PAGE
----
As part of the effort to alleviate Germany’s shortfall of skilled workers, the German government is lowering immigration barriers to let more of them come to the country.
At the end of last year, Germany’s Federal Cabinet adopted the forward-looking, needs-driven Skilled Labor Strategy as well as the draft Skilled Immigration Act and the draft Act on Suspending Deportation for Persons in Vocation Training or Employment, which together aim to add more qualified workers to its workforce once they enter into force in 2020.
The former act aims to lower the hurdles that qualified workers from non-EU countries face in trying to enter the German labor market. For example, the definition of “skilled worker” will be broadened to include not only university graduates, but also individuals with full vocational qualifications; skilled workers with full vocational qualifications will now be allowed to enter the country without an employment contract to search for a job for a limited period of time; some applications will no longer be reviewed to see whether a suitable German or EU-country citizen can be found for the open position; and it will be made easier to stay in Germany to undertake any upgrading needed to have one’s vocational or professional qualifications recognized.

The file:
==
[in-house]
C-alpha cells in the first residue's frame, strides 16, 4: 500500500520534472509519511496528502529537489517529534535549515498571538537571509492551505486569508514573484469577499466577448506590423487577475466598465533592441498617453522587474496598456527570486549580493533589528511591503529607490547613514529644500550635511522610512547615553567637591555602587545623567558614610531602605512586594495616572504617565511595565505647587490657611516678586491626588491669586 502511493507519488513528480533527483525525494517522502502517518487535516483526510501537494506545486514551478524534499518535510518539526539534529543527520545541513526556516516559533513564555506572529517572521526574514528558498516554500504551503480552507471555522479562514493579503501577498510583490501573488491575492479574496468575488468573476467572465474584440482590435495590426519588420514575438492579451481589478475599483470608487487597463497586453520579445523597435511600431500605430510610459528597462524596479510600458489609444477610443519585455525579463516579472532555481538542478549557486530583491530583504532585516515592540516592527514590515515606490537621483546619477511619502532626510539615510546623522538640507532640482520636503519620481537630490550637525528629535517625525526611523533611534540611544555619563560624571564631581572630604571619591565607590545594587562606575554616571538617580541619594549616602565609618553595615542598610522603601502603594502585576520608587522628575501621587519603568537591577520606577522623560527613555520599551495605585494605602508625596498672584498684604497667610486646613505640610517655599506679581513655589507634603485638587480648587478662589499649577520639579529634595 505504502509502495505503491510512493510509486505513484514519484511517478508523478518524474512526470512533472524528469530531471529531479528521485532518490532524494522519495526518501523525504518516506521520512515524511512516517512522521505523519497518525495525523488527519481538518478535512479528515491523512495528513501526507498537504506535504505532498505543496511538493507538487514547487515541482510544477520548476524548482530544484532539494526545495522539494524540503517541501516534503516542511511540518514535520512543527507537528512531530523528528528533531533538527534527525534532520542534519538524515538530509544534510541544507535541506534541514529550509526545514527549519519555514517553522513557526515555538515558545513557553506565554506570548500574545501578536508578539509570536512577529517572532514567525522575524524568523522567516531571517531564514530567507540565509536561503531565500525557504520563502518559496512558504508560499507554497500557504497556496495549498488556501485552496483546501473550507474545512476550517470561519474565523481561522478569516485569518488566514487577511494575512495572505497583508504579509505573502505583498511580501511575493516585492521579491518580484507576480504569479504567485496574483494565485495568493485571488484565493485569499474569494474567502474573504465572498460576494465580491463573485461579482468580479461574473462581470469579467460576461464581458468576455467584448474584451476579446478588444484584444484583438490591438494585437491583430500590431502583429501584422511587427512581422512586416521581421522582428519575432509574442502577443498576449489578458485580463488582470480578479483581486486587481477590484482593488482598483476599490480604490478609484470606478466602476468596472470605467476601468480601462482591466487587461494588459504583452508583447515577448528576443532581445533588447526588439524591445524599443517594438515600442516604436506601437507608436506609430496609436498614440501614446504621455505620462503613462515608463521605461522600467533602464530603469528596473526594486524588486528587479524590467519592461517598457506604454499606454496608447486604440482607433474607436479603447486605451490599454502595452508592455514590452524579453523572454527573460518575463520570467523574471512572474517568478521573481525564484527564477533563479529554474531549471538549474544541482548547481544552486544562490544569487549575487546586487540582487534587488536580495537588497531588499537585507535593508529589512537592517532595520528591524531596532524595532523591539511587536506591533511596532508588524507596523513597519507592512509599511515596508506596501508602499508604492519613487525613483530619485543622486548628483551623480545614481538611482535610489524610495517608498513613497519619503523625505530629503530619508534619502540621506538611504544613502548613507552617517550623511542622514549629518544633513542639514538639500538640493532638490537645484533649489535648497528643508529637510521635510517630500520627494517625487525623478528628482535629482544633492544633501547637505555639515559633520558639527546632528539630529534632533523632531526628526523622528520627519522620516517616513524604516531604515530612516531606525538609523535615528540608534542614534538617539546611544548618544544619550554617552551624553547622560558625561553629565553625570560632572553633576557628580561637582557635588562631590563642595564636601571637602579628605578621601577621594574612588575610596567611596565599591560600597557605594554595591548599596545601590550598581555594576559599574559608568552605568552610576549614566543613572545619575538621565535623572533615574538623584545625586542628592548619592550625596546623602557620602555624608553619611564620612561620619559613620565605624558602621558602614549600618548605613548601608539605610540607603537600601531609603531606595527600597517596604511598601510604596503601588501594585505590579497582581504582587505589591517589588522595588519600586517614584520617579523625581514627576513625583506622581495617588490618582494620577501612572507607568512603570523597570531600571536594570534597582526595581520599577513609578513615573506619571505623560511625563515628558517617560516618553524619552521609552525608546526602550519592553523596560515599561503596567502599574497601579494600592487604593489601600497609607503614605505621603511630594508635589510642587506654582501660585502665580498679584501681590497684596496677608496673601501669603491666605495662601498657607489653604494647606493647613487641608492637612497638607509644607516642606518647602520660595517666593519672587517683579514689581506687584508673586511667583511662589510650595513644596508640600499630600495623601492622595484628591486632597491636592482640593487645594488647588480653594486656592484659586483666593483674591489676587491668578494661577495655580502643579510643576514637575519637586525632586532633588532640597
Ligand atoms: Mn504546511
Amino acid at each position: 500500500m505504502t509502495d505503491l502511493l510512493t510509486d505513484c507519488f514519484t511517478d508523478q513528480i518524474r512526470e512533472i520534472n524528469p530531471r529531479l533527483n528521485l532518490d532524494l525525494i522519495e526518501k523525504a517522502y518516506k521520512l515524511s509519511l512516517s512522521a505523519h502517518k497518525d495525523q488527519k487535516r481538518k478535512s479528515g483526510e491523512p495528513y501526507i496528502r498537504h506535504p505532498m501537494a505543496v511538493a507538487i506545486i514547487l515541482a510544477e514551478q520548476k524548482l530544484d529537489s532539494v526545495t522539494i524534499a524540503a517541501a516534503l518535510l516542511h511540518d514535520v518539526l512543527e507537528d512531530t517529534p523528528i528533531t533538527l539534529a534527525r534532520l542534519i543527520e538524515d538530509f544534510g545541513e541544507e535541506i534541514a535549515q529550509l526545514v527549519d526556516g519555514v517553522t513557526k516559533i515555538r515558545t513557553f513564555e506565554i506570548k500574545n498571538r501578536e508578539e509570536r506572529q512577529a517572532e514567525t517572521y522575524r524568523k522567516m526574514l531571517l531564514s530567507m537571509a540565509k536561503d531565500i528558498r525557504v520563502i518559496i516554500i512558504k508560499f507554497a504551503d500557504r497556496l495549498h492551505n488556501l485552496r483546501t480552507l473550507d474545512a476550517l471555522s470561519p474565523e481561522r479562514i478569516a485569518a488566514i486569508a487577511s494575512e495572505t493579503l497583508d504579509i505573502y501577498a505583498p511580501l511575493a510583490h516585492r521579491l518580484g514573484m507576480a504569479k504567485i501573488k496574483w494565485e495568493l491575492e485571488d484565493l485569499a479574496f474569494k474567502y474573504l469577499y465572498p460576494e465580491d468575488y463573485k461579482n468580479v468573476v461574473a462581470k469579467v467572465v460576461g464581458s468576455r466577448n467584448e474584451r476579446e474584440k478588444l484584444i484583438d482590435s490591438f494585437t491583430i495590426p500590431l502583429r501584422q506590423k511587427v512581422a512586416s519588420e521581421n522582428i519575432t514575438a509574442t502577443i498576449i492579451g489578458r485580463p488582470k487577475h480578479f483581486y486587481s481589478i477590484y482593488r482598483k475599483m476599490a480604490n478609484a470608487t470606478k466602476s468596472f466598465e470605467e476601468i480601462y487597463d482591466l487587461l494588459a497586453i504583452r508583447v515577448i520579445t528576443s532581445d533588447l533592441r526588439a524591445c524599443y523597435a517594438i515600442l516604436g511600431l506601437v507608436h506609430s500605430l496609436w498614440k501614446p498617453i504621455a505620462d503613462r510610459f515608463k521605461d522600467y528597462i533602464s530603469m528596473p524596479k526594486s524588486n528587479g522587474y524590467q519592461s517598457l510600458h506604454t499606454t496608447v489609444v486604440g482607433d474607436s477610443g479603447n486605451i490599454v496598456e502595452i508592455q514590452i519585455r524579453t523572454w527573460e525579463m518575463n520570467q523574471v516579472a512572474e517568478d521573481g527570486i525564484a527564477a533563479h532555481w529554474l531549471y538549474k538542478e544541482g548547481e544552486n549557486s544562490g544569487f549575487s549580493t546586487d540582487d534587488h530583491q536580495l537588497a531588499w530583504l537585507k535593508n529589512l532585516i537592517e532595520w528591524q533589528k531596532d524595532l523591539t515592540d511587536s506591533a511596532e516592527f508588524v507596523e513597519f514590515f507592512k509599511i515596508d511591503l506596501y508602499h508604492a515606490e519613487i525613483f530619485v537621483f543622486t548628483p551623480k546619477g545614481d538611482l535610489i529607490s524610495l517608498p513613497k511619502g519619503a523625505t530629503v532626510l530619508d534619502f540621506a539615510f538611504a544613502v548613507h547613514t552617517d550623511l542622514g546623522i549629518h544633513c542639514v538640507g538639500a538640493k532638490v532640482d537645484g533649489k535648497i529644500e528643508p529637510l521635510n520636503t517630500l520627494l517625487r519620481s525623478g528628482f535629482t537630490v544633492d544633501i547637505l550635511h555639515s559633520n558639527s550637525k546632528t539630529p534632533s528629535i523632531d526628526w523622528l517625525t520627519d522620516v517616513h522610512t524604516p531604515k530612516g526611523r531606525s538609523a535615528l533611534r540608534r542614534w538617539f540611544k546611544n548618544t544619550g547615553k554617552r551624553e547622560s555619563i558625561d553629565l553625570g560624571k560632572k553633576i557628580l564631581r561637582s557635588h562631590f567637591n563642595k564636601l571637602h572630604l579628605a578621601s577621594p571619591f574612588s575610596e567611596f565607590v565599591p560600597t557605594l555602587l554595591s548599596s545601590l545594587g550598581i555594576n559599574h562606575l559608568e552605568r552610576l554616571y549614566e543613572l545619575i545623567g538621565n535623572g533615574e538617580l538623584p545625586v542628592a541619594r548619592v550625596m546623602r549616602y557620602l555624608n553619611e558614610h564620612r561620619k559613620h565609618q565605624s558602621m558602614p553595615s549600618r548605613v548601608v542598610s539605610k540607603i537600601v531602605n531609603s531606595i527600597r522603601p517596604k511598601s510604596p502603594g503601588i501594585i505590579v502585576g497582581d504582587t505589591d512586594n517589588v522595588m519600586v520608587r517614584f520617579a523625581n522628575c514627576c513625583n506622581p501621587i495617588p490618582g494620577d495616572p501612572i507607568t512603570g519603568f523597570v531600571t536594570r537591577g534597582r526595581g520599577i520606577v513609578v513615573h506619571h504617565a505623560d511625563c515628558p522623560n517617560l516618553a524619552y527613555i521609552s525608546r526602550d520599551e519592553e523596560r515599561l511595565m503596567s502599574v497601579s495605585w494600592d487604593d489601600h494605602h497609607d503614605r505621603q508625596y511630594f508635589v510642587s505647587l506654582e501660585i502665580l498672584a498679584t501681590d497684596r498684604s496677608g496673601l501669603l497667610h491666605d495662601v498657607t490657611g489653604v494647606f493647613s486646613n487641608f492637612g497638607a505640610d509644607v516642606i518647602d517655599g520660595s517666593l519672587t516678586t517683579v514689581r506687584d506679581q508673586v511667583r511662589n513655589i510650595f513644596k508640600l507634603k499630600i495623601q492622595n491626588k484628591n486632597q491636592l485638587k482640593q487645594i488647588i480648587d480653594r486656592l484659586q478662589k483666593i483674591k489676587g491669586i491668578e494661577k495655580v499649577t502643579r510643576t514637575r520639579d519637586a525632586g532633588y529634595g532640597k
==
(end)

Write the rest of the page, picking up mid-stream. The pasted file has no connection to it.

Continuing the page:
The latter act includes clearer rules on the rights of asylum seekers to stay and receive training, extends this to training in the caring occupations, and also establishes a new provision for the temporary suspension of deportation for well-integrated individuals who fall into this category and whose applications for asylum have been rejected. To learn more, visit make-it-in-germany.com, the Federal Government’s central website for qualified professionals from abroad.